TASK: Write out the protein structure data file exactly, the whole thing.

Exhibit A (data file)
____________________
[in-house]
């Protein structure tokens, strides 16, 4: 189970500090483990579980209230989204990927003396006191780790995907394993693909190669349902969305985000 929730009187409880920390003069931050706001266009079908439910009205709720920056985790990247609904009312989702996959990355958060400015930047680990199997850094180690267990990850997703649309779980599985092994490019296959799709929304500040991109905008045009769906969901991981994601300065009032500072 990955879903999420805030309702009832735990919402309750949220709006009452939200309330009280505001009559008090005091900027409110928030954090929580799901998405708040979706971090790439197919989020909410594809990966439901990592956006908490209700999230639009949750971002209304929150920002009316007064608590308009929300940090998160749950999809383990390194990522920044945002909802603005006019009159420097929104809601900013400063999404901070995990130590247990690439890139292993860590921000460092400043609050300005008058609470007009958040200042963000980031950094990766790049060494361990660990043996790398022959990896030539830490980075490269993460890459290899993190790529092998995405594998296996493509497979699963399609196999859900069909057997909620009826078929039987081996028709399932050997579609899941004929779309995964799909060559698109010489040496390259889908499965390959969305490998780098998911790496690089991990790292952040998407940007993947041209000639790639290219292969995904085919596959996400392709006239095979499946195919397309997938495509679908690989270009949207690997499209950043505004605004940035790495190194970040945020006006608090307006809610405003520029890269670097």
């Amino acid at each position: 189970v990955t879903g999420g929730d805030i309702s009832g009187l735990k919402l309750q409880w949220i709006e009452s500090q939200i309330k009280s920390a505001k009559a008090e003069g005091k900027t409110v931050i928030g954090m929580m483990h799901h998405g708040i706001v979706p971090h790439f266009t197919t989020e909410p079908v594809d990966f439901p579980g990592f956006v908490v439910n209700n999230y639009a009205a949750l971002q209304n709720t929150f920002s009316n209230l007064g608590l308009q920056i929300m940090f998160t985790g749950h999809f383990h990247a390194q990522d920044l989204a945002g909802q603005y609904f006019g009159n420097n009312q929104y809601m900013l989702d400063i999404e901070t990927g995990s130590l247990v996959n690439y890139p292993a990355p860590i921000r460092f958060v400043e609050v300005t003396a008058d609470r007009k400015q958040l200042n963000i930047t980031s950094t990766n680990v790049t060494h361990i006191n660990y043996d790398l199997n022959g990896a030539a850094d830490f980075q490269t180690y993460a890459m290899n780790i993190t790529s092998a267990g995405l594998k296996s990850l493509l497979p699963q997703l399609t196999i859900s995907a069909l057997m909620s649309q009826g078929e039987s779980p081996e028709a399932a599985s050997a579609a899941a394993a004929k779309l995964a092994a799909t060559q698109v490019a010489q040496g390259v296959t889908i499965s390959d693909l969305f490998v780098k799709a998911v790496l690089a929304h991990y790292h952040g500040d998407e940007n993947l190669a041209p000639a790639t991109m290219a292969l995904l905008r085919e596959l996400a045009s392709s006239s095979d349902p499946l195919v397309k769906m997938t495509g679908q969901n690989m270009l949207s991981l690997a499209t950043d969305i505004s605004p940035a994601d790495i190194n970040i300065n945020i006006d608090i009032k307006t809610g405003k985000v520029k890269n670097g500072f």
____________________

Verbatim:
[in-house]
């Protein structure tokens, strides 16, 4: 189970500090483990579980209230989204990927003396006191780790995907394993693909190669349902969305985000 929730009187409880920390003069931050706001266009079908439910009205709720920056985790990247609904009312989702996959990355958060400015930047680990199997850094180690267990990850997703649309779980599985092994490019296959799709929304500040991109905008045009769906969901991981994601300065009032500072 990955879903999420805030309702009832735990919402309750949220709006009452939200309330009280505001009559008090005091900027409110928030954090929580799901998405708040979706971090790439197919989020909410594809990966439901990592956006908490209700999230639009949750971002209304929150920002009316007064608590308009929300940090998160749950999809383990390194990522920044945002909802603005006019009159420097929104809601900013400063999404901070995990130590247990690439890139292993860590921000460092400043609050300005008058609470007009958040200042963000980031950094990766790049060494361990660990043996790398022959990896030539830490980075490269993460890459290899993190790529092998995405594998296996493509497979699963399609196999859900069909057997909620009826078929039987081996028709399932050997579609899941004929779309995964799909060559698109010489040496390259889908499965390959969305490998780098998911790496690089991990790292952040998407940007993947041209000639790639290219292969995904085919596959996400392709006239095979499946195919397309997938495509679908690989270009949207690997499209950043505004605004940035790495190194970040945020006006608090307006809610405003520029890269670097």
């Amino acid at each position: 189970v990955t879903g999420g929730d805030i309702s009832g009187l735990k919402l309750q409880w949220i709006e009452s500090q939200i309330k009280s920390a505001k009559a008090e003069g005091k900027t409110v931050i928030g954090m929580m483990h799901h998405g708040i706001v979706p971090h790439f266009t197919t989020e909410p079908v594809d990966f439901p579980g990592f956006v908490v439910n209700n999230y639009a009205a949750l971002q209304n709720t929150f920002s009316n209230l007064g608590l308009q920056i929300m940090f998160t985790g749950h999809f383990h990247a390194q990522d920044l989204a945002g909802q603005y609904f006019g009159n420097n009312q929104y809601m900013l989702d400063i999404e901070t990927g995990s130590l247990v996959n690439y890139p292993a990355p860590i921000r460092f958060v400043e609050v300005t003396a008058d609470r007009k400015q958040l200042n963000i930047t980031s950094t990766n680990v790049t060494h361990i006191n660990y043996d790398l199997n022959g990896a030539a850094d830490f980075q490269t180690y993460a890459m290899n780790i993190t790529s092998a267990g995405l594998k296996s990850l493509l497979p699963q997703l399609t196999i859900s995907a069909l057997m909620s649309q009826g078929e039987s779980p081996e028709a399932a599985s050997a579609a899941a394993a004929k779309l995964a092994a799909t060559q698109v490019a010489q040496g390259v296959t889908i499965s390959d693909l969305f490998v780098k799709a998911v790496l690089a929304h991990y790292h952040g500040d998407e940007n993947l190669a041209p000639a790639t991109m290219a292969l995904l905008r085919e596959l996400a045009s392709s006239s095979d349902p499946l195919v397309k769906m997938t495509g679908q969901n690989m270009l949207s991981l690997a499209t950043d969305i505004s605004p940035a994601d790495i190194n970040i300065n945020i006006d608090i009032k307006t809610g405003k985000v520029k890269n670097g500072f």